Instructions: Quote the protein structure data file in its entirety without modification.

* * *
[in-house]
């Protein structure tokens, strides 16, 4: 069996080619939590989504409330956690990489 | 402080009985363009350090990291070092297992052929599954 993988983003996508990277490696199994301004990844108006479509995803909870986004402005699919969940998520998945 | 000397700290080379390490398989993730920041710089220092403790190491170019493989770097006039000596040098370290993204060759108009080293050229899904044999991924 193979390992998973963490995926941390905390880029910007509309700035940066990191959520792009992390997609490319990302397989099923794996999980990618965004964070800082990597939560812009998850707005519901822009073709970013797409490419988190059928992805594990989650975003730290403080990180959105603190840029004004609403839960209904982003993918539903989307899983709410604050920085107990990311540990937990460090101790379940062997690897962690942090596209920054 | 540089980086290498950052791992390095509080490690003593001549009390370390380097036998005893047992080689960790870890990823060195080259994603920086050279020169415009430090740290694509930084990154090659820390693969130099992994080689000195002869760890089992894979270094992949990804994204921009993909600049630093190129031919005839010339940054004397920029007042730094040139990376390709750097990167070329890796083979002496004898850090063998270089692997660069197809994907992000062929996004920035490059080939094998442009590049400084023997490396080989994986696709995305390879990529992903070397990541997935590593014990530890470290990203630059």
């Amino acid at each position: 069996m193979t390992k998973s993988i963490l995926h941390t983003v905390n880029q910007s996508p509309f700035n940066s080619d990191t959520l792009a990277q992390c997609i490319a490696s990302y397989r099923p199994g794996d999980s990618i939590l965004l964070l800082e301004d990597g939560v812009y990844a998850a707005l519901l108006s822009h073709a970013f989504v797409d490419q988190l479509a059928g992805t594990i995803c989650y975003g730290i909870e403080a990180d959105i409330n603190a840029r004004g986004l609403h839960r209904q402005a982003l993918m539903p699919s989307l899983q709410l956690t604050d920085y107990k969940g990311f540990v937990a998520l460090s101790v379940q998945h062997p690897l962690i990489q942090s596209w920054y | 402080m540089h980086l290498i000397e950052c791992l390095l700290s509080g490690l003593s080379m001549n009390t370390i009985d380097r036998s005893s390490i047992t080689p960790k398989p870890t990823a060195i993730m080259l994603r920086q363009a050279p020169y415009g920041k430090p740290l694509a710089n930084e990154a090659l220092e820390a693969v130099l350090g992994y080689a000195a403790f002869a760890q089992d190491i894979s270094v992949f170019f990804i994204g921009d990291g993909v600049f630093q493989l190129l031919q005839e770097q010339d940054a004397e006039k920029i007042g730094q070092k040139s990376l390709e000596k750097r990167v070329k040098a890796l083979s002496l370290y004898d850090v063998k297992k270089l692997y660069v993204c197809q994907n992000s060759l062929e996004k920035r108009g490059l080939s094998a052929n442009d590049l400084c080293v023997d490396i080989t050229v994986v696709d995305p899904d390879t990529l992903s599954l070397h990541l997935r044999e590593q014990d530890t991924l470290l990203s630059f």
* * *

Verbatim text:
[in-house]
């Protein structure tokens, strides 16, 4: 069996080619939590989504409330956690990489 | 402080009985363009350090990291070092297992052929599954 993988983003996508990277490696199994301004990844108006479509995803909870986004402005699919969940998520998945 | 000397700290080379390490398989993730920041710089220092403790190491170019493989770097006039000596040098370290993204060759108009080293050229899904044999991924 193979390992998973963490995926941390905390880029910007509309700035940066990191959520792009992390997609490319990302397989099923794996999980990618965004964070800082990597939560812009998850707005519901822009073709970013797409490419988190059928992805594990989650975003730290403080990180959105603190840029004004609403839960209904982003993918539903989307899983709410604050920085107990990311540990937990460090101790379940062997690897962690942090596209920054 | 540089980086290498950052791992390095509080490690003593001549009390370390380097036998005893047992080689960790870890990823060195080259994603920086050279020169415009430090740290694509930084990154090659820390693969130099992994080689000195002869760890089992894979270094992949990804994204921009993909600049630093190129031919005839010339940054004397920029007042730094040139990376390709750097990167070329890796083979002496004898850090063998270089692997660069197809994907992000062929996004920035490059080939094998442009590049400084023997490396080989994986696709995305390879990529992903070397990541997935590593014990530890470290990203630059």
């Amino acid at each position: 069996m193979t390992k998973s993988i963490l995926h941390t983003v905390n880029q910007s996508p509309f700035n940066s080619d990191t959520l792009a990277q992390c997609i490319a490696s990302y397989r099923p199994g794996d999980s990618i939590l965004l964070l800082e301004d990597g939560v812009y990844a998850a707005l519901l108006s822009h073709a970013f989504v797409d490419q988190l479509a059928g992805t594990i995803c989650y975003g730290i909870e403080a990180d959105i409330n603190a840029r004004g986004l609403h839960r209904q402005a982003l993918m539903p699919s989307l899983q709410l956690t604050d920085y107990k969940g990311f540990v937990a998520l460090s101790v379940q998945h062997p690897l962690i990489q942090s596209w920054y | 402080m540089h980086l290498i000397e950052c791992l390095l700290s509080g490690l003593s080379m001549n009390t370390i009985d380097r036998s005893s390490i047992t080689p960790k398989p870890t990823a060195i993730m080259l994603r920086q363009a050279p020169y415009g920041k430090p740290l694509a710089n930084e990154a090659l220092e820390a693969v130099l350090g992994y080689a000195a403790f002869a760890q089992d190491i894979s270094v992949f170019f990804i994204g921009d990291g993909v600049f630093q493989l190129l031919q005839e770097q010339d940054a004397e006039k920029i007042g730094q070092k040139s990376l390709e000596k750097r990167v070329k040098a890796l083979s002496l370290y004898d850090v063998k297992k270089l692997y660069v993204c197809q994907n992000s060759l062929e996004k920035r108009g490059l080939s094998a052929n442009d590049l400084c080293v023997d490396i080989t050229v994986v696709d995305p899904d390879t990529l992903s599954l070397h990541l997935r044999e590593q014990d530890t991924l470290l990203s630059f």